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All Shipping Costs Down, More Thumbs Up !

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All Shipping Costs Reduced

Since the beginning of the year we have shipped Chess Pieces, Boards and even Mugs all around the world

Last month, for example, we sent out our Constantine Ebony Chessmen all the way out to Kuwait.

And, as the rain kept coming down here in Somerset, in February we sent out our Templar Series Chessmen over to a slightly warmer climate in Thailand.

Our most regular international shipments, though, are over to the United States where our Isle of Lewis range is hugely popular. The Scottish Museum replicas of perhaps the oldest chess pieces in the world are particularly well-liked, with hundreds going out to the States every year.

In light of this we have spoken with our brilliant logistics partners and can now announce that all shipping for international customers will be reduced by 10 percent.

Over on the continent, however, we have been able to do even better.

Europe

As of today, our customers in Europe will be paying a quarter less for their shipping.

When we first started in 2008 the costs to send products to places like Spain, Greece and Italy were astronomical.

However, because the market has grown so rapidly, and delivery companies have lowered their prices, we are again able to pass our savings on to customers.

So every chess lover in Europe can now expect a 25 percent decrease in the cost of shipping.

The next question is really what to buy from our growing range of products?

We trust that you can decide that for yourselves although we wouldn’t mind someone sending over a raincoat for us. This writer forgot his and the rain is absolutely hammering it down outside.

In the meantime Au Revoir,  وداعا  and lā k̀xn.

The History of Staunton Chessmen

The story of how these iconic Chess Pieces came to be recognised as the official instruments of the World Chess Federation is a remarkable one, involving the editor of the world’s first illustrated news magazine, a master craftsmen and the best chess player in the world. In Victorian London, as railway lines were connecting England’s largest towns and industry was growing like never before, three men were about to change the world of chess forever.

The World Championship Set

The World Championship Set

The facts of exactly who is responsible for these pieces is one of great contention although the parallel stories of the men involved, and the historical trends of the time, give us enough clues to make a strong case that it was, in part, thanks to all three. There can be no doubt that the English middle class was growing alongside a boom in industry, something news editor Nathanial Cook would be only too aware of. This new, socially mobile group would be keen to illustrate its heightened status by spending their newfound wealth. Designing a set of chess pieces so elegantly based on the regal nature of Victorian society, that could be mass-produced, was the perfect solution. Cook’s brother-in-law, John Jaques, was a master turner and manufacturer of sports and gaming equipment. Both men were acutely aware of the opportunity they had.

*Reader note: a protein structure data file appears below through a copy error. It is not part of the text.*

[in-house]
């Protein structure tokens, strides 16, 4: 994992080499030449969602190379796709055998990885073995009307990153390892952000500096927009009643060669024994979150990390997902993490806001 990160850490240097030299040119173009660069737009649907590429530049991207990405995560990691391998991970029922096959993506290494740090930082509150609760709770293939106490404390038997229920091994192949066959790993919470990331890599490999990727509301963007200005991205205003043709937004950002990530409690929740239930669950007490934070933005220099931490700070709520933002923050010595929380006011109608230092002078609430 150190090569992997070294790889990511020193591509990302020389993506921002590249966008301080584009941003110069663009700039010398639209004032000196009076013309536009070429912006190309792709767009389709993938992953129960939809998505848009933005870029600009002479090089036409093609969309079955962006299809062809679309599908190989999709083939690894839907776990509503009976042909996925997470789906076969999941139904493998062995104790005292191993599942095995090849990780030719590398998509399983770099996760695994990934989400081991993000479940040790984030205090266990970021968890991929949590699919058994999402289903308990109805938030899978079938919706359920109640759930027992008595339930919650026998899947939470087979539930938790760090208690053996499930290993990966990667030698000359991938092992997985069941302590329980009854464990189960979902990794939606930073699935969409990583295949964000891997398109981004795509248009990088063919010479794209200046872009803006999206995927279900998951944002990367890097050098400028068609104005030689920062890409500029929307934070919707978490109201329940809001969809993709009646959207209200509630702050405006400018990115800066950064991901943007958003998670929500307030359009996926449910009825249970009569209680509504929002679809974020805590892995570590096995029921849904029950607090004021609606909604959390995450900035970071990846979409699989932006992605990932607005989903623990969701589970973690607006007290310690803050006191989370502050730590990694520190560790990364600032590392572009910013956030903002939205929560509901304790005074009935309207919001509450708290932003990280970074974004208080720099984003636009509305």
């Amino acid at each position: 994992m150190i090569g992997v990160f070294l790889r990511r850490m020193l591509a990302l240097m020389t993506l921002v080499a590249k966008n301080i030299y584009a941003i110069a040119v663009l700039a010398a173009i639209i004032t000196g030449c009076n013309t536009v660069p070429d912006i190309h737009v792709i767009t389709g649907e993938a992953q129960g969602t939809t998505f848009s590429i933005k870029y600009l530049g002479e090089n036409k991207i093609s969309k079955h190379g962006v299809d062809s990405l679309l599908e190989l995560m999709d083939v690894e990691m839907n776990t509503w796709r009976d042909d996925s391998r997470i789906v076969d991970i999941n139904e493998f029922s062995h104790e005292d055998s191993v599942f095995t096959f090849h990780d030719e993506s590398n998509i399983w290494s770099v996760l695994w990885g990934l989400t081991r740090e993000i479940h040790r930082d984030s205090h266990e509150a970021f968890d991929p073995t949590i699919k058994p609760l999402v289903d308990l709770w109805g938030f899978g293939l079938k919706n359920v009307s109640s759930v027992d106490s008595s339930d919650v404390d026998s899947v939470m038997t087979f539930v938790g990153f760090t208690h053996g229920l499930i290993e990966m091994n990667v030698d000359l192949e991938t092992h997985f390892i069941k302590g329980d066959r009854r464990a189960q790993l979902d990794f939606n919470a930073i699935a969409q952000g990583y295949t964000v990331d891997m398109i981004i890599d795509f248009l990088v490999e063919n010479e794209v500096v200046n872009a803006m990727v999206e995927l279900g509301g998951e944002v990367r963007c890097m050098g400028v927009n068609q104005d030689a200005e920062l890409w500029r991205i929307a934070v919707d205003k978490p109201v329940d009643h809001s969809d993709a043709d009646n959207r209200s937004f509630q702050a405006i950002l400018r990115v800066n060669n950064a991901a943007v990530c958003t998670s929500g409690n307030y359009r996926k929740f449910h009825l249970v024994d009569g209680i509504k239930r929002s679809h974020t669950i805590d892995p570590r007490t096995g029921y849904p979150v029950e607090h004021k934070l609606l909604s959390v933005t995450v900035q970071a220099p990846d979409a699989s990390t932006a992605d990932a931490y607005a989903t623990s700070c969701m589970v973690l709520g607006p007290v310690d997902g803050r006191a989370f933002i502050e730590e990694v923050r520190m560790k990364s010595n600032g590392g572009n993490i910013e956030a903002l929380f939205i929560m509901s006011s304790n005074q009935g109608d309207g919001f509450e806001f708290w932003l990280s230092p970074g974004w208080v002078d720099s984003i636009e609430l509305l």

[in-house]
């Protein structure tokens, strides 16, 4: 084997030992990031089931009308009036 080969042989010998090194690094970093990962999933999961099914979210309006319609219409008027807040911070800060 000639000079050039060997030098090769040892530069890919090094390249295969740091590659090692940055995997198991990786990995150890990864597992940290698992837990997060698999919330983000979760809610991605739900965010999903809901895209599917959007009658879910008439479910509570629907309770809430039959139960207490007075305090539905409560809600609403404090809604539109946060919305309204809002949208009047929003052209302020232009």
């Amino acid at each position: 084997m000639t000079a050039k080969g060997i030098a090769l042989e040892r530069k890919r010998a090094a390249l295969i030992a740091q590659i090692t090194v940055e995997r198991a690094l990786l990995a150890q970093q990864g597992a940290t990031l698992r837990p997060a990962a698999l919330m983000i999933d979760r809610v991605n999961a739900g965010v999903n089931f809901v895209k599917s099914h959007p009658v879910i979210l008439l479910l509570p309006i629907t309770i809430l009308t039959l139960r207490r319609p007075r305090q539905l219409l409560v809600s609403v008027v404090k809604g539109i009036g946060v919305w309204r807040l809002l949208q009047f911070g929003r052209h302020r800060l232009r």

Victorian's Playing Chess

Victorian’s Playing Chess

All of the pieces were in place and, together, the two of them created a new design of chessmen made from beautiful Ebony and Boxwood. In homage to this we at RegencyChess still stock a number of sets made from the same two woods, including the Broadbase, Windsor and Elegant Series Chessmen.

The Antipodean Series

The Antipodean Series

Because Ebony is so rare we also offer dyed ebonised pieces that look the part and are specially weighted to give them a luxury feel. Our Down Head Knight collection is the best example of this, ranging in price from £29.61 to £32.90 per set. It was not the material, however, that the third man in this story was worried about back in the 1840s. Recognised as the best player in the world at the time, Howard Staunton was travelling the globe competing against his rivals such as France’s Pierre Charles Fournier de Saint-Amant.
On several occasions the talented Englishmen noted that his opponents were using pieces that were hard to distinguish from one another, complaining that it was hard to concentrate fully on the game.

These comments were often published in The Illustrated London News, a publication edited at the time by a certain Nathanial Cook. So it came to be that a disgruntled chess player came into contact with a clever entrepreneur who, in turn, was related to a master craftsmen and businessman. All in a country that was at the forefront of industrial revolutionism. On September 8, 1849, the Illustrated London News published a small paragraph that is thought to have been written by Staunton himself. The fact that it would change the world of chess, though, is certain. (more…)